On March 25th, 2020, a militant attack on Gurduara Guru Harirai Sahib in the Shorbazar district of Kabul sparked a renewed call to get the remaining Sikhs of Afghanistan to safety. Global concern for this vulnerable community and campaigns for relief and resettlement are at an all-time high, but due to decades of instability and isolation, channels for meaningful distribution are few and far between. The majority of migration out of Afghanistan occured in the 90s and to date, approximately less than 1% of the community remains. The renewed call in 2020 for Sikhs to leave Afghanistan comes in the wake of a call after a 2018 attack in Jalalabad. On July 1st 2018, a suicide bomb killed 19 people in an attack on Sikh and Hindu political representatives awaiting President Ashraf Ghani. 

Seeing a gap between advocacy campaigns and channels for implementation, our coalition teamed together to collect and verify data,  information, and offer guidance through recommendations. We are a group of concerned Sikhs who come from the Afghan Sikh and Afghan Hindu communities or have worked extensively with these populations. All information displayed goes through rigorous fact-checking with relevant parties.



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Asha Marie Kaur is a researcher on the Afghan Sikh community who began her field work in 2017. Her thesis, “Afghanistan is Our Homeland: Stories from Delhi of Afghan Sikh Refugees’ Forced Migration, Survival, and Adaptation to a New Land” is the longest English-language study on the Afghan Sikh community written to date. As a Persian speaker with familial ties to the Iranian Sikh community, she has used her position to bridge the information gap between Afghan and Panjabi Sikh communities. She is a researcher at the Sikh Research Institute (SikhRI).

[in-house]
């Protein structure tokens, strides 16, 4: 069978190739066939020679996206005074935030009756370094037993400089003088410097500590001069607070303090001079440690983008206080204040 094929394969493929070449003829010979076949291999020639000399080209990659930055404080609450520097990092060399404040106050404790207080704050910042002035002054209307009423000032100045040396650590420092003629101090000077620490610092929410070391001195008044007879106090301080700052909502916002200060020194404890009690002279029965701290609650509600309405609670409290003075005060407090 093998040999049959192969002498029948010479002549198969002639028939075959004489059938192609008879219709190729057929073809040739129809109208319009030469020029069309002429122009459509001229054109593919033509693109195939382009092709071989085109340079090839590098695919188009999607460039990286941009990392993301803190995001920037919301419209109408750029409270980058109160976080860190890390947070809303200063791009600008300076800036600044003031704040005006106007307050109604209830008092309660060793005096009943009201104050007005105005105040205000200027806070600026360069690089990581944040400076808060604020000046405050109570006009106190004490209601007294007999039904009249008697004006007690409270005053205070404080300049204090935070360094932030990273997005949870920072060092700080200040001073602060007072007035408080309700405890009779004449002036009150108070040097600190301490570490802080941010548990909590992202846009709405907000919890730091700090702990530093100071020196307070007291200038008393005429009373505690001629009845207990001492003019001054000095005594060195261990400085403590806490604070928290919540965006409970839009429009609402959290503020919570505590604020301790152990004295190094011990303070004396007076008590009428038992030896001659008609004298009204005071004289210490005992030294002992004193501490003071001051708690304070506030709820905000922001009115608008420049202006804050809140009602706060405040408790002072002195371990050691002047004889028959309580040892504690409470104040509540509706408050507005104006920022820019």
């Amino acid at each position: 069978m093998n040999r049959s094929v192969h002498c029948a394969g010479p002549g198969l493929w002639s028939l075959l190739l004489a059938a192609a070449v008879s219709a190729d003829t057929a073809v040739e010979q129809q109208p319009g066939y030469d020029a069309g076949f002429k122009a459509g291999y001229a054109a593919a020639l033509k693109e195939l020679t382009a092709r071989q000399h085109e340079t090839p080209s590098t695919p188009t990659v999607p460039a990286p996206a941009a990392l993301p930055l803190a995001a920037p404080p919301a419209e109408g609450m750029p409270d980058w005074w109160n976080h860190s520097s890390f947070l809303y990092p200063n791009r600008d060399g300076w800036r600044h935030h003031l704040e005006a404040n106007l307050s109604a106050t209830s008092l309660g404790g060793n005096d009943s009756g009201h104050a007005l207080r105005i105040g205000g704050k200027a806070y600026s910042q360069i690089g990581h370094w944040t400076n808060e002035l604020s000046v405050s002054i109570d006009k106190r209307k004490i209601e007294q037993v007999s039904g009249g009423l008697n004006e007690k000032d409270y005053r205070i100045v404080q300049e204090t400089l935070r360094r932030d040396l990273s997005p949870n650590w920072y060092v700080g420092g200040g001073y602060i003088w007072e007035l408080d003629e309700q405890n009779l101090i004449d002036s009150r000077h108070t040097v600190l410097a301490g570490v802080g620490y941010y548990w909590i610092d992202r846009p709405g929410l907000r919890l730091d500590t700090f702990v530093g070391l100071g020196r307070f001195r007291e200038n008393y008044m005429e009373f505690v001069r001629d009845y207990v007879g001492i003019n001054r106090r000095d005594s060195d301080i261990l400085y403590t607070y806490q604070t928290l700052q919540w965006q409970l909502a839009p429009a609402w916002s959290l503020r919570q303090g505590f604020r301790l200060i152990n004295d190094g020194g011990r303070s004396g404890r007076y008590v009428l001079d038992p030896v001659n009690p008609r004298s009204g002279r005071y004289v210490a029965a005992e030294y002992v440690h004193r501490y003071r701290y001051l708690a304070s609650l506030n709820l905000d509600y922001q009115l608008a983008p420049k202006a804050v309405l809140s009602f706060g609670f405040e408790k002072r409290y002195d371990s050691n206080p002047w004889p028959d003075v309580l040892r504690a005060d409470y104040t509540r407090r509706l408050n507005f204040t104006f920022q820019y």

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Harinder Singh is a widely respected educator, author, and thinker. He co-founded the Sikh Research Institute and the Panjab Digital Library.  He consults on films, curriculum, and exhibitions. Since 1990s, his activism spans from projects related to 1984 Sikh Genocide to Sarbat Khalsa governance. He is sought after public speaker, raising consciousness of audience worldwide.  His current focus is on availing the wisdom of Guru Granth Sahib to global audience and developing critical thinking in Sikh institutions.



Pritpal Singh was born in Afghanistan and is based in London. Known as TheAfghanDutchSikh on social media channels, he is the filmmaker behind the documentaries Mission Afghanistan and Hindu Khush to Thames, both publicly available on YouTube. He has extensively filmed, photographed, and interviewed Afghan Sikh and Hindu communities in his native country of Afghanistan as well as the diaspora, most notably in London, UK where he resides. Recently he was awarded the Tomorrow's Hope Project Media Prize for his work in Afghan media.  He is a sought after voice and advocate for the Afghan Sikh community. 



Raveena Mata is an anthropology student at Wayne State University who has conducted extensive ethnographic research on the Afghan Sikh and Hindu diaspora community in the West. As a second-generation Afghan Sikh, she provides a community perspective. She facilitates, the first website specifically dedicated to history, culture, and news on Afghan Sikhs and Hindus.

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Ryan Singh Kohli is a practising barrister in England and Wales and a leading practitioner in the fields of public law and judicial review. He has extensive human rights advocacy experience and provided litigation support to the team representing the families of 1984 victims to secure the conviction of Sajjan Kumar in the Delhi High Court in December 2018. Most recently, Ryan worked with the authorities on the Caribbean island of Montserrat to successfully emancipate a Sikh victim of modern slavery.